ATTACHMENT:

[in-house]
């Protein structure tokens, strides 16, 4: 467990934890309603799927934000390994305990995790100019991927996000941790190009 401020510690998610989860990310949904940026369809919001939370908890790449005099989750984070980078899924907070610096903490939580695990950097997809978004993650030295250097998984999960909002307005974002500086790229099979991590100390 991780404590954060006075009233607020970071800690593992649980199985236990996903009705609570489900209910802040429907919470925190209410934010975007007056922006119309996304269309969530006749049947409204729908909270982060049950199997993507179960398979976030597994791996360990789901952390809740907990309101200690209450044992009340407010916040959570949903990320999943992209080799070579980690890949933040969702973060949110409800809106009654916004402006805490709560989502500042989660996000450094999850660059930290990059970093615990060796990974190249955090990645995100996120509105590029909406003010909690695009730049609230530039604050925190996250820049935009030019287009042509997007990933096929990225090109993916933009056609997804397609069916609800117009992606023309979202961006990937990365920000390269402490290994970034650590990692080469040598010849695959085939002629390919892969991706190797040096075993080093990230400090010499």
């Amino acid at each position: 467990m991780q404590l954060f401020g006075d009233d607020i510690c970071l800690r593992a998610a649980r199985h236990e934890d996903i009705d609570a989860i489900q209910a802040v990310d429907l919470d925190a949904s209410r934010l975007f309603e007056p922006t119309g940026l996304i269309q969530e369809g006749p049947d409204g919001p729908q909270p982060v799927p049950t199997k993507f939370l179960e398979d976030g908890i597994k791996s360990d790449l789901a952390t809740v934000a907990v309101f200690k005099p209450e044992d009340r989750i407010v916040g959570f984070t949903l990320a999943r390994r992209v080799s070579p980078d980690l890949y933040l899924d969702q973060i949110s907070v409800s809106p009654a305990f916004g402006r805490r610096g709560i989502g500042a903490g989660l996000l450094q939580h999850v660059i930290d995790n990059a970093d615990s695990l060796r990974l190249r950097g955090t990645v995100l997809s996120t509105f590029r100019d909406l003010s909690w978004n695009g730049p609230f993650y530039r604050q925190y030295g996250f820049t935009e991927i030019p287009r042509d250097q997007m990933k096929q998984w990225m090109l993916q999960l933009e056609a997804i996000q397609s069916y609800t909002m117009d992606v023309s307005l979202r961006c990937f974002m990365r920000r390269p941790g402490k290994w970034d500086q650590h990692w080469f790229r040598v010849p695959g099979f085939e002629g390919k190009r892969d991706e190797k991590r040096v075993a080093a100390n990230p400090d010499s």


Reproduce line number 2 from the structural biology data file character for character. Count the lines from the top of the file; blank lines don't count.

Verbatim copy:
């Protein structure tokens, strides 16, 4: 467990934890309603799927934000390994305990995790100019991927996000941790190009 401020510690998610989860990310949904940026369809919001939370908890790449005099989750984070980078899924907070610096903490939580695990950097997809978004993650030295250097998984999960909002307005974002500086790229099979991590100390 991780404590954060006075009233607020970071800690593992649980199985236990996903009705609570489900209910802040429907919470925190209410934010975007007056922006119309996304269309969530006749049947409204729908909270982060049950199997993507179960398979976030597994791996360990789901952390809740907990309101200690209450044992009340407010916040959570949903990320999943992209080799070579980690890949933040969702973060949110409800809106009654916004402006805490709560989502500042989660996000450094999850660059930290990059970093615990060796990974190249955090990645995100996120509105590029909406003010909690695009730049609230530039604050925190996250820049935009030019287009042509997007990933096929990225090109993916933009056609997804397609069916609800117009992606023309979202961006990937990365920000390269402490290994970034650590990692080469040598010849695959085939002629390919892969991706190797040096075993080093990230400090010499």